The happy and bizarre upside though is the kids were completely the opposite.

On one of my last days at Kinsevere, a bunch of MMG volunteers including myself travelled into town to host a ‘day out’ for kids and teens from three local orphanages. I had no idea what to expect, but I know I was pleasantly surprised… Far from being an anarchic bunch of delinquents, these kids were well-dressed in bright clean clothes, with funky, carefully styled hairdos and gentle manners. They lined up diligently upon arrival and even when the call was made to commence the Easter egg hunt, and we waved our arms to get ’em to start scrambling, it was not at all the Pamplona Running of the Bulls that I expected… Just a calm, measured search of the grounds for whatever tinfoil-wrapped treats they could find.

This is of course a far cry from Aussie kids. I helped destroy several Pizza Huts and their immediate surroundings in my childhood, yet these kids didn’t so much as throw a cupcake or tip a Fanta onto their leftovers… Instead they instinctively broke their cupcakes into pieces which they then shared, and some tucked away their soft drink cans into their handbags for later consumption. It wasn’t what I expected and thinking about it now, I shouldn’t have been surprised – food and drink are not things to be frivolously wasted in a place like the Congo.

The girls were particularly funny and full of character. Both Peter and I were asked to be husbands and on several occasions I was requested to take part in a “pich” (I eventually figured out they meant ‘pic’)… Most of which have been lost as whoever did the honours didn’t know how to operate my camera. But these young ladies were chirpy, sassy and in as good shape as anyone you’d see in Lubumbashi or, for that matter, Melbourne.

Nevertheless, the orphan day out and the DRC trip in general brought home that old adage that’s so easy to forget – Be grateful for what you have. It’s yawn-inducing to read or hear but when you go overseas to a place like the Congo, boy do you remember and recognise its truth. Being a First Worlder isn’t all fun and games either, as we all know – commuting to work and sitting in an office all day isn’t most people’s cup of tea either, but at the end of the day, when you’ve done your sitting and you’ve caught that crowded Metro carriage back to suburbia, you’ve got your own nice neat home with nice neat stuff and plenty of food and clean water and heaters and soft beds and Medicare and the option to go to a restaurant or a movie or the beach or pretty much whatever the hell you feel like. Right? Spare a thought for how awesome that is coz speaking for myself, right now, as I’m finally getting over my sickness and can feel my energy returning, I could pretty much make myself high just reflecting on how lucky I am to be in this world-class city with all this stuff and all these opportunities just waiting for me, without ever having to worry about whether the essentials will still be there for me tomorrow.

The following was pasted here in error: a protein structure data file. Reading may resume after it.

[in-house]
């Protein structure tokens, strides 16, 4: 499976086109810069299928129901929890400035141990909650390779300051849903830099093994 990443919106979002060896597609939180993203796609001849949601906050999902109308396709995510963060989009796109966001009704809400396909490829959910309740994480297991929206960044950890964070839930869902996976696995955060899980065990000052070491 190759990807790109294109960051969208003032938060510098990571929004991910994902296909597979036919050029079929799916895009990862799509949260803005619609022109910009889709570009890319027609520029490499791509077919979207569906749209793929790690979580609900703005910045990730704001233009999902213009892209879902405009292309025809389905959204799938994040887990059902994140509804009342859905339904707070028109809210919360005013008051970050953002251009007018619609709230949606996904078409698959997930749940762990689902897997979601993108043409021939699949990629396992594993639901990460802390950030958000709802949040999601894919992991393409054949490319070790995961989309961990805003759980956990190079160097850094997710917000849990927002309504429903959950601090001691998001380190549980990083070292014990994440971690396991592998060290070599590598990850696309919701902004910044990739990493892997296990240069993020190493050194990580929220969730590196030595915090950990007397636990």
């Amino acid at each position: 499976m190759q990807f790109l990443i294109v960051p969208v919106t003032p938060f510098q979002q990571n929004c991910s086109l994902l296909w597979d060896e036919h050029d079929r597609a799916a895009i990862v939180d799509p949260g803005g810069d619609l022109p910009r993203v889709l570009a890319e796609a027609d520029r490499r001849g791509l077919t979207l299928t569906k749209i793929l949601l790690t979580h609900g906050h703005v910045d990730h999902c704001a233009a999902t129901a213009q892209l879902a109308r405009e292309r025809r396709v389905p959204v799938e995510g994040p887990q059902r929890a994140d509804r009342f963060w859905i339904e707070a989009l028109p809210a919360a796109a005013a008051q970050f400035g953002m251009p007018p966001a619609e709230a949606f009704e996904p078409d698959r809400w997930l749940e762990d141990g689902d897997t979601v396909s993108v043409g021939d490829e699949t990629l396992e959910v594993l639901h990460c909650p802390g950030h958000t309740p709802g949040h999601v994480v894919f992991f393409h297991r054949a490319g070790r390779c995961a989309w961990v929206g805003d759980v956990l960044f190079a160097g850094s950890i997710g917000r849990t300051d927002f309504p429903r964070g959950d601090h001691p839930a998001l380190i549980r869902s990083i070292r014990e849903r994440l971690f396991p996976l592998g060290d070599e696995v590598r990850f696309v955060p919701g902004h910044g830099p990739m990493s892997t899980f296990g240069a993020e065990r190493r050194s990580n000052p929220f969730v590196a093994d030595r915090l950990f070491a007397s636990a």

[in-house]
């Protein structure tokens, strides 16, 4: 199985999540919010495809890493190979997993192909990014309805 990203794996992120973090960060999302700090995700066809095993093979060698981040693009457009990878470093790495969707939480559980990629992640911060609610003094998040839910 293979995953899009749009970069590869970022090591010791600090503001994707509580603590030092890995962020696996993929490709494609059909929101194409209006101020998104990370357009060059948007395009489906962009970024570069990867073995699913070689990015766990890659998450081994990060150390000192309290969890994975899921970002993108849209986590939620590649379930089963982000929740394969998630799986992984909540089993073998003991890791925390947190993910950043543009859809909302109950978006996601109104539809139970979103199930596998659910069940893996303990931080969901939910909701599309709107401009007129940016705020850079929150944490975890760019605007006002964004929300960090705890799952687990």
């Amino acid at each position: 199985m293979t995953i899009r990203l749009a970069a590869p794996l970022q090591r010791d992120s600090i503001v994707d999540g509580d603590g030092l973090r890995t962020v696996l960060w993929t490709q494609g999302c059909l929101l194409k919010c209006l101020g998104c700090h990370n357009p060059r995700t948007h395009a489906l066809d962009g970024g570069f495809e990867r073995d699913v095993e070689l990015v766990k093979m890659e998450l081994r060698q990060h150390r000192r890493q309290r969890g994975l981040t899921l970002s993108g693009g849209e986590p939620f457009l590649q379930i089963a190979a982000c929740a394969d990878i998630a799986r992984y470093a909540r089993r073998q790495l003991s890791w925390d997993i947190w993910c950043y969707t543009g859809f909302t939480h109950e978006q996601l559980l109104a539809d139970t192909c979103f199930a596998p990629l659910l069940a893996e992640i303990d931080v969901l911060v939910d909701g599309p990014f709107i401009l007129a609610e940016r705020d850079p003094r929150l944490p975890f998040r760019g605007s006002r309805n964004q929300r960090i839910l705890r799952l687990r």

So yep – it was an adventure. It was a lesson. It was a workout. Like all travel, well worth doing and an excellent reset button for one’s perspective on the world at large…. as well as appreciation of the precious little world you get to call your own.